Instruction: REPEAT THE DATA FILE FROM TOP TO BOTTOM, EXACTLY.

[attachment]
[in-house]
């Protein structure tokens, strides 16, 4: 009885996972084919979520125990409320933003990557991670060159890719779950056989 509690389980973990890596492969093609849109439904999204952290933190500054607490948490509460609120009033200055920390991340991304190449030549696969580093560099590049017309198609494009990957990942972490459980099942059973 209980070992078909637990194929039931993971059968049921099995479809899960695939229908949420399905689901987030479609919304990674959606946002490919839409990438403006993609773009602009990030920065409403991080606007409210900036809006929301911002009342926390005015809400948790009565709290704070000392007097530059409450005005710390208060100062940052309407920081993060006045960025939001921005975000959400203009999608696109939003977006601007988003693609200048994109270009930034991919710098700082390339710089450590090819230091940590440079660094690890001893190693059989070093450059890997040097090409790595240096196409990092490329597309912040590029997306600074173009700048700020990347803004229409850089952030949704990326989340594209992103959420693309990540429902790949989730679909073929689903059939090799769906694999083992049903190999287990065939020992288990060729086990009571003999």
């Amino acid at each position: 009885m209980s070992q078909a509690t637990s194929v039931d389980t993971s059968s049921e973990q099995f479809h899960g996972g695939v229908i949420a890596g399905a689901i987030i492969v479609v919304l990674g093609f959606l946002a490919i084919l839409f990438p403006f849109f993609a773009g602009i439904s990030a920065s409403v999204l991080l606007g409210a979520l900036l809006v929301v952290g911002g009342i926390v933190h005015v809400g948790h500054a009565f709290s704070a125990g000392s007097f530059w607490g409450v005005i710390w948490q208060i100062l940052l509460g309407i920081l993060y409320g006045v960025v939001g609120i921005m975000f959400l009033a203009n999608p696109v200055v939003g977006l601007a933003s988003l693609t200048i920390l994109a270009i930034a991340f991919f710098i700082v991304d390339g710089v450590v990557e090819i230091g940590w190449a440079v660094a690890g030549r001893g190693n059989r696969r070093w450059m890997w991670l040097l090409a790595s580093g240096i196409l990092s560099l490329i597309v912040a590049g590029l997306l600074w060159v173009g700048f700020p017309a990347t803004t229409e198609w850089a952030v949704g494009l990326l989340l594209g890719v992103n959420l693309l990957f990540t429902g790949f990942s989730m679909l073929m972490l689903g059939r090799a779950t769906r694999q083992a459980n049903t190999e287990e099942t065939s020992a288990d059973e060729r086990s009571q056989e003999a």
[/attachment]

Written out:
[in-house]
């Protein structure tokens, strides 16, 4: 009885996972084919979520125990409320933003990557991670060159890719779950056989 509690389980973990890596492969093609849109439904999204952290933190500054607490948490509460609120009033200055920390991340991304190449030549696969580093560099590049017309198609494009990957990942972490459980099942059973 209980070992078909637990194929039931993971059968049921099995479809899960695939229908949420399905689901987030479609919304990674959606946002490919839409990438403006993609773009602009990030920065409403991080606007409210900036809006929301911002009342926390005015809400948790009565709290704070000392007097530059409450005005710390208060100062940052309407920081993060006045960025939001921005975000959400203009999608696109939003977006601007988003693609200048994109270009930034991919710098700082390339710089450590090819230091940590440079660094690890001893190693059989070093450059890997040097090409790595240096196409990092490329597309912040590029997306600074173009700048700020990347803004229409850089952030949704990326989340594209992103959420693309990540429902790949989730679909073929689903059939090799769906694999083992049903190999287990065939020992288990060729086990009571003999």
């Amino acid at each position: 009885m209980s070992q078909a509690t637990s194929v039931d389980t993971s059968s049921e973990q099995f479809h899960g996972g695939v229908i949420a890596g399905a689901i987030i492969v479609v919304l990674g093609f959606l946002a490919i084919l839409f990438p403006f849109f993609a773009g602009i439904s990030a920065s409403v999204l991080l606007g409210a979520l900036l809006v929301v952290g911002g009342i926390v933190h005015v809400g948790h500054a009565f709290s704070a125990g000392s007097f530059w607490g409450v005005i710390w948490q208060i100062l940052l509460g309407i920081l993060y409320g006045v960025v939001g609120i921005m975000f959400l009033a203009n999608p696109v200055v939003g977006l601007a933003s988003l693609t200048i920390l994109a270009i930034a991340f991919f710098i700082v991304d390339g710089v450590v990557e090819i230091g940590w190449a440079v660094a690890g030549r001893g190693n059989r696969r070093w450059m890997w991670l040097l090409a790595s580093g240096i196409l990092s560099l490329i597309v912040a590049g590029l997306l600074w060159v173009g700048f700020p017309a990347t803004t229409e198609w850089a952030v949704g494009l990326l989340l594209g890719v992103n959420l693309l990957f990540t429902g790949f990942s989730m679909l073929m972490l689903g059939r090799a779950t769906r694999q083992a459980n049903t190999e287990e099942t065939s020992a288990d059973e060729r086990s009571q056989e003999a």